According to another embodiment, a method of adding a new entry in a TCAM includes identifying a specified range of the new entry, searching for a node range that overlaps the specified range, wherein the searching begins at a root node. If it is determined that the node range overlaps the specified range in an overlapping region, selecting a TCAM entry in the overlapping region that is closest to a predetermined preference of the specified range. If it is determined that the selected TCAM entry is at a start or an end of the node range, adjusting the node range to make a free TCAM entry. If it is determined that the free TCAM entry is not at the start or the end of the node range, breaking a node in the node range into two nodes and adding a new node which is a free TCAM entry. The new entry is then added into the free TCAM entry. The new entry includes a prefix.

In yet another embodiment, the predetermined preference of the specified range is the start of specified range.

In yet another embodiment, the predetermined preference of the specified range is the end of specified range.

In yet another embodiment, the method further includes upon determining that the node range has only one entry, removing the one node entry from the tree.

In yet another embodiment, the step of adjusting the node range further includes making the node range larger to incorporate additional nodes.

In yet another embodiment, the method further includes upon determining that a node range of an identified node does not overlap the specified range, next determining if a child node of the identified node overlaps the specified range.

According to another embodiment, a method of adding a new entry with a specified range and a start of a specified range in a TCAM includes searching a plurality of nodes for the smallest node having a range start that is larger than the start of a specified range, and removing the smallest node having a range start that is larger than the start of a specified range. The searching can be done in descending order starting from the node having a range start that is larger than the start of a specified range and is closest to the start of the specified range. The plurality of nodes can each be arranged to have a contiguous range of free entries.

According to another embodiment, a method of adding a new entry with a specified range and a start of a specified range in a TCAM includes searching a plurality of nodes for a target node having a target node range that overlaps the specified range, removing a start of the target node range upon locating the target node, and adjusting the target node range after the start of the target node range has been removed. The plurality of nodes can each be arranged to have a contiguous range of free entries. The searching can be done in descending order starting from the node having a range start that is larger than the start of a specified range and is closest to the start of the specified range.

Further areas of applicability of the present disclosure will become apparent from the detailed description provided hereinafter. It should be understood that the detailed description and specific examples, while indicating various embodiments, are intended for purposes of illustration only and are not intended to necessarily limit the scope of the disclosure.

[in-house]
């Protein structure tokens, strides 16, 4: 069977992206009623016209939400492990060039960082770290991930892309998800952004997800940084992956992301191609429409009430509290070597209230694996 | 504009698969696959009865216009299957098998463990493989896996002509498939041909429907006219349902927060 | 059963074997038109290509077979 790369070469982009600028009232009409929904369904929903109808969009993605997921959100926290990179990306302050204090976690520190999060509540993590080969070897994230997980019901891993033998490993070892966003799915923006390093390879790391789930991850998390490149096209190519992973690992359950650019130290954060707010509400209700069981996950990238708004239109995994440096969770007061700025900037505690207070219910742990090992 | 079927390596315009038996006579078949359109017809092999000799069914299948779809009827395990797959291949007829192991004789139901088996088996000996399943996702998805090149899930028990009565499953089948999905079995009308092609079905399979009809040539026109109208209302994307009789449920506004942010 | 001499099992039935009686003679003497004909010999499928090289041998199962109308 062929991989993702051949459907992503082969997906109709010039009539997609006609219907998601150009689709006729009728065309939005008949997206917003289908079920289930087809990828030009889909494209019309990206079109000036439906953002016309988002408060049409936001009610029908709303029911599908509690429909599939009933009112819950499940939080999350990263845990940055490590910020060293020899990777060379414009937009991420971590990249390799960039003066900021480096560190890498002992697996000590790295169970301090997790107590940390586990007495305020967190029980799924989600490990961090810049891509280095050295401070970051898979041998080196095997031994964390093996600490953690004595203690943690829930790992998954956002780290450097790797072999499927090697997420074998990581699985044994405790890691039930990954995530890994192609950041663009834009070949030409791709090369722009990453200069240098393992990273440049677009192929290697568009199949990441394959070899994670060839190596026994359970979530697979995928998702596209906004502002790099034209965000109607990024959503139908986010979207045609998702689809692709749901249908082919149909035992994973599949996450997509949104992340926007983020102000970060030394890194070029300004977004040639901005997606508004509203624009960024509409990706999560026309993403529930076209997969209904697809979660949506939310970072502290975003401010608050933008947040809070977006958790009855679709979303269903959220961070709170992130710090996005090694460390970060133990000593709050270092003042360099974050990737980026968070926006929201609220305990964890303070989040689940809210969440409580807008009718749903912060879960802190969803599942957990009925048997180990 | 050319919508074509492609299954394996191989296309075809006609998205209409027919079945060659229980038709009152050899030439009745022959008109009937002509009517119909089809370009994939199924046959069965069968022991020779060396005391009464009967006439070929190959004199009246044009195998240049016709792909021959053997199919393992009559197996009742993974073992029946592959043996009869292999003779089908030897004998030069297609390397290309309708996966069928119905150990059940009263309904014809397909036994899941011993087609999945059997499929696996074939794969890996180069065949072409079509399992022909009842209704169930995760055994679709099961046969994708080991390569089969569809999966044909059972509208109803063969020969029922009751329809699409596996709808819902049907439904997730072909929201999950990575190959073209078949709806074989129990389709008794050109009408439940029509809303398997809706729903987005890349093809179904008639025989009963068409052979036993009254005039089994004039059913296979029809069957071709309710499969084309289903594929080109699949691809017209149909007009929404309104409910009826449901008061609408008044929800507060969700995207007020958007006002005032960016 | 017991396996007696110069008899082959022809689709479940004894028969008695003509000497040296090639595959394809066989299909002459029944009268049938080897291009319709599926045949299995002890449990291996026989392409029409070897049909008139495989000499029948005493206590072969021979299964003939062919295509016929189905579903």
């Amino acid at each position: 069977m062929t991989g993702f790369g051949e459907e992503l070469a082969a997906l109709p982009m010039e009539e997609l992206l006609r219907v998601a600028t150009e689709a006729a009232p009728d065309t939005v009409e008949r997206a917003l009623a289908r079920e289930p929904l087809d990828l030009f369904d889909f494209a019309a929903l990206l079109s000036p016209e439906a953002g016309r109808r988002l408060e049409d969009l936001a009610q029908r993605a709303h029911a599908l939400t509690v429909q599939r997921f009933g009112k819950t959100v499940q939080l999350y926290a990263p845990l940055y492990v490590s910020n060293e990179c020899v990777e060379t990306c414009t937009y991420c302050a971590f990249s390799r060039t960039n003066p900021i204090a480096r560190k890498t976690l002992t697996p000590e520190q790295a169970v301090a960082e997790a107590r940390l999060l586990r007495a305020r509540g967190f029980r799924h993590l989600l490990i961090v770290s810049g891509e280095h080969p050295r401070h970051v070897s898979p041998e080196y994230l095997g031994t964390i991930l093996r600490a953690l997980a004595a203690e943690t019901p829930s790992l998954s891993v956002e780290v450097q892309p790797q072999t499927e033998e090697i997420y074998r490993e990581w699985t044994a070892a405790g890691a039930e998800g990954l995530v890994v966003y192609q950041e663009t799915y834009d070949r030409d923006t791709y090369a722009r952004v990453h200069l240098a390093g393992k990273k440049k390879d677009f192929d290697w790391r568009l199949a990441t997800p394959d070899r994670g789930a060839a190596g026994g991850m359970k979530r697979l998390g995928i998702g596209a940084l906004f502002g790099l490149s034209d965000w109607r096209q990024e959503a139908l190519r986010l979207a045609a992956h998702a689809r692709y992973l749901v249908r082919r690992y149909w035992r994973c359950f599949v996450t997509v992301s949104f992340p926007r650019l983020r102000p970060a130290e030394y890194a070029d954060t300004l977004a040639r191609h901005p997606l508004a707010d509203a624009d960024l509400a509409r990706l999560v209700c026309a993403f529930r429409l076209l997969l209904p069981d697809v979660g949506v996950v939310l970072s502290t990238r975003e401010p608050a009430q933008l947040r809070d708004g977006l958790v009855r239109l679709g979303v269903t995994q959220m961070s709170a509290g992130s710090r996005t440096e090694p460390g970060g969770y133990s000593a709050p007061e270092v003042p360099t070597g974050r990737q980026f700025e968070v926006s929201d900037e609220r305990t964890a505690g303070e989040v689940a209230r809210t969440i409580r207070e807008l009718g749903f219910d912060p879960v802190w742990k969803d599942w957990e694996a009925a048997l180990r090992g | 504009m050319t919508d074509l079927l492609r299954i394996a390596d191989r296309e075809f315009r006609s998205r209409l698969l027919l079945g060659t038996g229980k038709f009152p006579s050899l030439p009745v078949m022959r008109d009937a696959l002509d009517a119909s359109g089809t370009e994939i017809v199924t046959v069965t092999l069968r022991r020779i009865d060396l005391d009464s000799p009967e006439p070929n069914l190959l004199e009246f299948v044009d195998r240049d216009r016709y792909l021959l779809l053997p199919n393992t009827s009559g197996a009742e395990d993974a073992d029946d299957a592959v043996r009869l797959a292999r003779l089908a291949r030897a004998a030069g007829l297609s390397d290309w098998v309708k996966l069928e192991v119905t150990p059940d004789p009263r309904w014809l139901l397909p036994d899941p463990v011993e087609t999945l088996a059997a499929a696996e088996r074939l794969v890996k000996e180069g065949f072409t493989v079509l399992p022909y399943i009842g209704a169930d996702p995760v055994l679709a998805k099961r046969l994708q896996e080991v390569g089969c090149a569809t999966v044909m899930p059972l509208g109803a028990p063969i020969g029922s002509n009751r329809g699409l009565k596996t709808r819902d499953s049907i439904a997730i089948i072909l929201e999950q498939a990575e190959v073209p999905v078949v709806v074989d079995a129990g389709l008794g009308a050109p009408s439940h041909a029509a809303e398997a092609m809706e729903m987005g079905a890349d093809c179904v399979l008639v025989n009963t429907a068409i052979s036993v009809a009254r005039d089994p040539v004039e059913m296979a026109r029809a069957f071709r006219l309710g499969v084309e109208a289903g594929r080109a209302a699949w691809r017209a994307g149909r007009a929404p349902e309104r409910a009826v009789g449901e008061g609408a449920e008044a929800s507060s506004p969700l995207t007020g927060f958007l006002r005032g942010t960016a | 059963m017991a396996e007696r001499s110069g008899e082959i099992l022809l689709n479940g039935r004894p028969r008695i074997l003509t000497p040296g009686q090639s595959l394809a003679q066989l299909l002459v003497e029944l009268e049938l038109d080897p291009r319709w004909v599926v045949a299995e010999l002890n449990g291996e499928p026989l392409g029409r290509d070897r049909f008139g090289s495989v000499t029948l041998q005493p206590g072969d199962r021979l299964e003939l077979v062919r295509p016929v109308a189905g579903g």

BRIEF DESCRIPTION OF THE DRAWINGS

A further understanding of the nature and advantages of the invention may be realized by reference to the remaining portions of the specification and the drawings, presented below. The Figures are incorporated into the detailed description portion of the invention.

FIG. 1A is a block diagram of a router that can incorporate an embodiment of the invention.

FIG. 1B is a block diagram illustrating the relationship of information as organized in a binary tree, chain and TCAM table.

FIGS. 2A-2B illustrate techniques for assigning a prefix in a TCAM table between nodes.

FIG. 3 is a flowchart illustrating a method of assigning a prefix to a TCAM.

FIG. 4A is a flowchart illustrating an optimized method for assigning a prefix to a TCAM.

FIGS. 4B-4C are schematic illustrations showing methods of searching for a free TCAM entry in a specified range.

FIG. 5 is a flowchart illustrating a method of searching for a free TCAM entry in a specified range of a TCAM.

FIGS. 6A-6C are schematic illustrations showing methods of searching for a free TCAM entry in a specified range.

DETAILED DESCRIPTION OF THE INVENTION

In the following description, for the purposes of explanation, specific details are set forth in order to provide a thorough understanding of the invention. However, it will be apparent that the invention may be practiced without these specific details.

Embodiments of the present invention may be implemented in hardware, software, or combinations thereof. Components of the present invention may be incorporated as standalone systems that are configured to handle information for processing with the use of a TCAM. Components of the present invention may also be incorporated into one or more system or systems (which may be distributed) enabling the system or systems to receive and handle information received from a network for processing with the use of a TCAM. For example, an embodiment of the present invention may be incorporated into a network device such as a switch or router, thereby enabling the network device to receive and process IP addresses with the use of a TCAM.

Embodiments of the present invention provide techniques for efficiently managing TCAMs by minimizing TCAM movements needed for updating a TCAM. In embodiments, the free TCAM entries are not restricted to specific regions of the TCAM, but rather, free TCAM entries can be anywhere, provided the free TCAM entries' routing table ancestors and descendents are in order, as is explained below with reference to the figures.